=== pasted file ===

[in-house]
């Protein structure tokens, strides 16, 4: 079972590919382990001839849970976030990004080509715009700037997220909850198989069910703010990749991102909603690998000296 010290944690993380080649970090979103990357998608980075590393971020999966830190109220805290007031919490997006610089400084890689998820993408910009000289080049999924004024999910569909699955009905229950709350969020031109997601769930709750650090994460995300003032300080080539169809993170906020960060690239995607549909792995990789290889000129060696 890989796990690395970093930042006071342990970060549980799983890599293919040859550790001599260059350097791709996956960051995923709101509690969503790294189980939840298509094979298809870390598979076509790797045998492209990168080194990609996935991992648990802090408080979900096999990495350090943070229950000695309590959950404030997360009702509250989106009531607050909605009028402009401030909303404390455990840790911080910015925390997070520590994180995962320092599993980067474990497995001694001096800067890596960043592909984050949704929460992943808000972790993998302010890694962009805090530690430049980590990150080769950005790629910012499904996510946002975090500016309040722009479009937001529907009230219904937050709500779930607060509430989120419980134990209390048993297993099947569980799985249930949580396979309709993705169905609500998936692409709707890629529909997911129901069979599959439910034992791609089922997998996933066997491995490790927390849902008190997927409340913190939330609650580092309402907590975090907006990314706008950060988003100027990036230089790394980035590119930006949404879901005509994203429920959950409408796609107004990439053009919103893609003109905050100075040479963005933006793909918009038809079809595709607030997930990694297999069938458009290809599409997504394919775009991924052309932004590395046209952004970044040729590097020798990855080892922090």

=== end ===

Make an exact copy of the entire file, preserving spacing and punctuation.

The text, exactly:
[in-house]
């Protein structure tokens, strides 16, 4: 079972590919382990001839849970976030990004080509715009700037997220909850198989069910703010990749991102909603690998000296 010290944690993380080649970090979103990357998608980075590393971020999966830190109220805290007031919490997006610089400084890689998820993408910009000289080049999924004024999910569909699955009905229950709350969020031109997601769930709750650090994460995300003032300080080539169809993170906020960060690239995607549909792995990789290889000129060696 890989796990690395970093930042006071342990970060549980799983890599293919040859550790001599260059350097791709996956960051995923709101509690969503790294189980939840298509094979298809870390598979076509790797045998492209990168080194990609996935991992648990802090408080979900096999990495350090943070229950000695309590959950404030997360009702509250989106009531607050909605009028402009401030909303404390455990840790911080910015925390997070520590994180995962320092599993980067474990497995001694001096800067890596960043592909984050949704929460992943808000972790993998302010890694962009805090530690430049980590990150080769950005790629910012499904996510946002975090500016309040722009479009937001529907009230219904937050709500779930607060509430989120419980134990209390048993297993099947569980799985249930949580396979309709993705169905609500998936692409709707890629529909997911129901069979599959439910034992791609089922997998996933066997491995490790927390849902008190997927409340913190939330609650580092309402907590975090907006990314706008950060988003100027990036230089790394980035590119930006949404879901005509994203429920959950409408796609107004990439053009919103893609003109905050100075040479963005933006793909918009038809079809595709607030997930990694297999069938458009290809599409997504394919775009991924052309932004590395046209952004970044040729590097020798990855080892922090």